Mayoral candidate Mark Farmer is proposing a garbage-bear control plan for the city that includes compulsory use of bear-proof garbage containers and hiring a year-round, state-trained bear-control community service officer.
"The garbage-bear problem is another example of what I perceive as a decade-long absence of direction and leadership within the CBJ assembly," Farmer said. "Imagine the community-wide consternation that would happen if a tourist was attacked by a garbage bear and the footage wound up on CNN."
Farmer would also have the city build or install bear-proof collection points for each residential block in high-density areas; offer property tax credits to property owners and developers to offset the cost of containers and secure collection points; and increase fines for noncompliance.
Farmer's rivals in the mayoral race took some exception with his plan.
"Bears are a problem, of course," said candidate Sally Smith. "But we have so many priorities in times of declining revenues. I don't think you can talk about property tax reduction until you're thoroughly entrenched in what the priorities need to be."
Fairbanks residents didn't have a bear problem, partially because trash pickup there was a municipal operation, said Smith, a former Fairbanks resident. "Everybody could afford trash pickup."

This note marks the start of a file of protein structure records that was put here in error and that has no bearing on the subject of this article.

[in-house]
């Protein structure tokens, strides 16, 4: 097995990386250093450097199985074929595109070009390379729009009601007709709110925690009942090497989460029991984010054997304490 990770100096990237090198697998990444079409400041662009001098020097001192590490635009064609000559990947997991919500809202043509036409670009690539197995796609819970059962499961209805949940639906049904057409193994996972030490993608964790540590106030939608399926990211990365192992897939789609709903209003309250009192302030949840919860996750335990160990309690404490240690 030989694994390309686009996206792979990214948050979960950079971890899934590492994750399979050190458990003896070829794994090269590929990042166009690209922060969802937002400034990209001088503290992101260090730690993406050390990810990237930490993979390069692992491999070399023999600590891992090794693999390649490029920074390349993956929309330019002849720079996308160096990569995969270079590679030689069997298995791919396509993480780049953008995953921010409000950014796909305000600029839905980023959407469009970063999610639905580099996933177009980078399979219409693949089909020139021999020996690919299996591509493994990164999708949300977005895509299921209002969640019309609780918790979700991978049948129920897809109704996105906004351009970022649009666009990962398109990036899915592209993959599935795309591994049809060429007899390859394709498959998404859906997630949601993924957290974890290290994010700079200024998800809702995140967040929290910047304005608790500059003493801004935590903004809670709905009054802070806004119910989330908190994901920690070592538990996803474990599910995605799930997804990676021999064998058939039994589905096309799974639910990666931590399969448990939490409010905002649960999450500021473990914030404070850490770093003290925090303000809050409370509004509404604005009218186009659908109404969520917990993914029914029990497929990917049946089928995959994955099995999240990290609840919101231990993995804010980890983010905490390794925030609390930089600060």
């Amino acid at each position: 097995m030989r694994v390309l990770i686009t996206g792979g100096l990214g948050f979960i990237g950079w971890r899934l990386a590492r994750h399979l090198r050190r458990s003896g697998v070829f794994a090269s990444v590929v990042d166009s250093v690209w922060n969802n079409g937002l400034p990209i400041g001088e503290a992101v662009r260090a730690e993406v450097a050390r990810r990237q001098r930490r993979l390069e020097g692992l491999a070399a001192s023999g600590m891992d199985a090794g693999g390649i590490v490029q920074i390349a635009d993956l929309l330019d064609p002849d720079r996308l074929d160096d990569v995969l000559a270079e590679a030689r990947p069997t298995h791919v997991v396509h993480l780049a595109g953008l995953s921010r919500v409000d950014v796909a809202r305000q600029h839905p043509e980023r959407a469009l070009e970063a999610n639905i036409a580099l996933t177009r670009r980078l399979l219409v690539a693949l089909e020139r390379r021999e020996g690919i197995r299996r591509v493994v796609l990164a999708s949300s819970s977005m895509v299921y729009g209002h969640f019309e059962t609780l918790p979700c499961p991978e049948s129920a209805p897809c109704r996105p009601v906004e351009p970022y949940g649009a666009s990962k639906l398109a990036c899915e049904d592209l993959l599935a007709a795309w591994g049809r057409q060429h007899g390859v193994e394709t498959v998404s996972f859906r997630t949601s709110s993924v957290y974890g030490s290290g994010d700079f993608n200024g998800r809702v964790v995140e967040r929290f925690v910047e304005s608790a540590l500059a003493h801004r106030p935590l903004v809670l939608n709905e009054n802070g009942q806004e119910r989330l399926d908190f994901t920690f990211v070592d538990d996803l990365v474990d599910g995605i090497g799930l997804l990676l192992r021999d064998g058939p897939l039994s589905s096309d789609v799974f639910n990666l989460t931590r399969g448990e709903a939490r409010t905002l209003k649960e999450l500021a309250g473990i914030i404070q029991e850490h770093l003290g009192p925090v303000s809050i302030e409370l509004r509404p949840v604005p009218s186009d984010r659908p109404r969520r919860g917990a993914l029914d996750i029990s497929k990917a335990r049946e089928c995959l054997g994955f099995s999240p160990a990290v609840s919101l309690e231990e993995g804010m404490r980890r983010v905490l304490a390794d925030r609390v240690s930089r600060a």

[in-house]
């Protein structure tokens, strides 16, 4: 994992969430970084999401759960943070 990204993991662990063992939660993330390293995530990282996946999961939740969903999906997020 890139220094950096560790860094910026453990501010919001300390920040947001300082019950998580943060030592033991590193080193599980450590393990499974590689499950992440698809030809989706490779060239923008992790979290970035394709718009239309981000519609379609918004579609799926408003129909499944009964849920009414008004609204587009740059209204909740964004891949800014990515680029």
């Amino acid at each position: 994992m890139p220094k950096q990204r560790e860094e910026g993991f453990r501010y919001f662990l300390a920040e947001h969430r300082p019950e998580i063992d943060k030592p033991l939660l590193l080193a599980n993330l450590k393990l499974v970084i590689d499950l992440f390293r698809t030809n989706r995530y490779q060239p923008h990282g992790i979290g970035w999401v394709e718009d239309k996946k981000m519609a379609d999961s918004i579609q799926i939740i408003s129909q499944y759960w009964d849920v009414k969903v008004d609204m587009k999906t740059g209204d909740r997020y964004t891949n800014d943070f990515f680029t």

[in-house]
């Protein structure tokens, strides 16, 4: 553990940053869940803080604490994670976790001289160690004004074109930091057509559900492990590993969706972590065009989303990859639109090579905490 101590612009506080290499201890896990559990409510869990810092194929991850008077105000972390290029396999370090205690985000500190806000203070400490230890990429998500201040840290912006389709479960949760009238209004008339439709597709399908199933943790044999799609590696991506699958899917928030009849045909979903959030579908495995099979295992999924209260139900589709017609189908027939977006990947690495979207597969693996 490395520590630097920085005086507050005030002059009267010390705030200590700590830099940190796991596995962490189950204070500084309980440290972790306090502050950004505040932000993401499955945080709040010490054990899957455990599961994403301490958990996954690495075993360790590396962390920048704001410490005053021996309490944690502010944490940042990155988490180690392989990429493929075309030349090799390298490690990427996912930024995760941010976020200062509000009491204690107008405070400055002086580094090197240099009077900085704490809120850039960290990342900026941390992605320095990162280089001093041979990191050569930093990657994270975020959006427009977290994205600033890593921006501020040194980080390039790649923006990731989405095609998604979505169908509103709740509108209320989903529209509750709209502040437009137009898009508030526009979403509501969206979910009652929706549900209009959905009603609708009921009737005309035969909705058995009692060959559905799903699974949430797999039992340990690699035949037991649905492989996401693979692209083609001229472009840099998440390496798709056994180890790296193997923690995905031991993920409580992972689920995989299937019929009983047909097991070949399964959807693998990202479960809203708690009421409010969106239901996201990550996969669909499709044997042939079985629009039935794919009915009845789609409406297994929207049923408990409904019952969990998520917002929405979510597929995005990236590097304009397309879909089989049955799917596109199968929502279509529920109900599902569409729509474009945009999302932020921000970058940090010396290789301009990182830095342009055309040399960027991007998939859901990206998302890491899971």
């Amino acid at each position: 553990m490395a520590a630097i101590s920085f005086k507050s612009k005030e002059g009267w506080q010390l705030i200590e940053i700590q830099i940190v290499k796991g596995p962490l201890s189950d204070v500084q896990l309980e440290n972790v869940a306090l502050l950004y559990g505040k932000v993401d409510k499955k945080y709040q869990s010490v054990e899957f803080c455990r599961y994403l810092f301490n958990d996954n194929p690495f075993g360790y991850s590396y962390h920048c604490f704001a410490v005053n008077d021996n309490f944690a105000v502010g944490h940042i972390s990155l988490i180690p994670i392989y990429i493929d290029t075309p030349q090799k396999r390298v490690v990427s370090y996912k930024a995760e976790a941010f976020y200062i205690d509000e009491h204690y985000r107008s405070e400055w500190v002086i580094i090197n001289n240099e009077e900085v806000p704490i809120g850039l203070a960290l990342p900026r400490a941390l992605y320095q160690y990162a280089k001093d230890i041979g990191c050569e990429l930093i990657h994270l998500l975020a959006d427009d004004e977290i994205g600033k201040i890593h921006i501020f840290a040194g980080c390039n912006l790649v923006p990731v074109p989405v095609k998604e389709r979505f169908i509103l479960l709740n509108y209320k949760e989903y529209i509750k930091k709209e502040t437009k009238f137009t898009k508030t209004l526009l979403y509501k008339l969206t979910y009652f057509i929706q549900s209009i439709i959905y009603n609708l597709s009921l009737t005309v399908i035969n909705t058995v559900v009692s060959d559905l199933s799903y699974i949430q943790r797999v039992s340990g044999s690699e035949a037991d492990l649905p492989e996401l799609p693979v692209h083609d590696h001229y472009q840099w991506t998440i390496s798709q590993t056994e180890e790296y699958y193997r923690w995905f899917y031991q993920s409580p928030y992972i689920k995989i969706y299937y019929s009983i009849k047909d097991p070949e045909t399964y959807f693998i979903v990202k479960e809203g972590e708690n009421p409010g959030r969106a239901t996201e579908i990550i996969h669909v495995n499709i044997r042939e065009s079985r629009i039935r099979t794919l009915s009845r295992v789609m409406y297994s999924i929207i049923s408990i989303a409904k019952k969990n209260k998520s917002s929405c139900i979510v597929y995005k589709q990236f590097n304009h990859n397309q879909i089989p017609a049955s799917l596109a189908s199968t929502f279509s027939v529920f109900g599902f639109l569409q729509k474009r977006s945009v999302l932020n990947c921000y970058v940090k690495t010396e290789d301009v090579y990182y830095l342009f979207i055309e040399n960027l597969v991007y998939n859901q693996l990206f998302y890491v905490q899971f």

Candidate Jamie Parsons said the city ought to continue the education process "to encourage people not to put garbage cans out the night before pickup."
Parsons said he doubted bear-proof containers exist, citing an account by an Alaska Department of Fish and Game biologist about a bear that had acquired the habit of climbing a tree and then leaping down onto plastic Dumpster lids, crushing them.
Parsons said he would not be in favor of creating a new position to oversee the bear problem.
"Mark is proposing we spend more money," said mayoral hopeful Patty Zimmerman. "Making money should be our priority, here. What we need is better management of our garbage, and that includes recycling efforts."
Funding for the program would "have to come from the present CBJ budget and fines, though I feel the head tax money could be used for the program as well," Farmer said. He estimated individual bear-proof containers could cost between $100 and $200 per household.
Fish and Game area biologist Neil Barten said Farmer had "some good ideas especially the one about working with us."
Bear-proof containers are the ultimate fix to the problem, Barten said, though they are expensive.
"Farmer needs to work with the police department to find out how much time they spend fighting the bear problem," he said. "Things haven't changed since the mid-'80s. Every year we throw money into a bottomless pit."
Barten said he expects to address the Juneau Assembly soon on possible ordinances that would help ameliorate the problem.
"We need to make it illegal to put out a garbage can before midnight or 2 a.m. the night before pickup," he said.
"The city also needs to work with trailer courts to get them Dumpsters," Barten said. "Right now they all have garbage cans waiting there like little popsicles for the bears."
The lack of locking lids on trash containers and the proliferation of unnecessary bird feeders also needs to be addressed, he said.
The groundwork for solutions has already been laid in other communities, notably in Whitehorse, Yukon Territory, Barten said, and the city would do well to listen to experts from the area.
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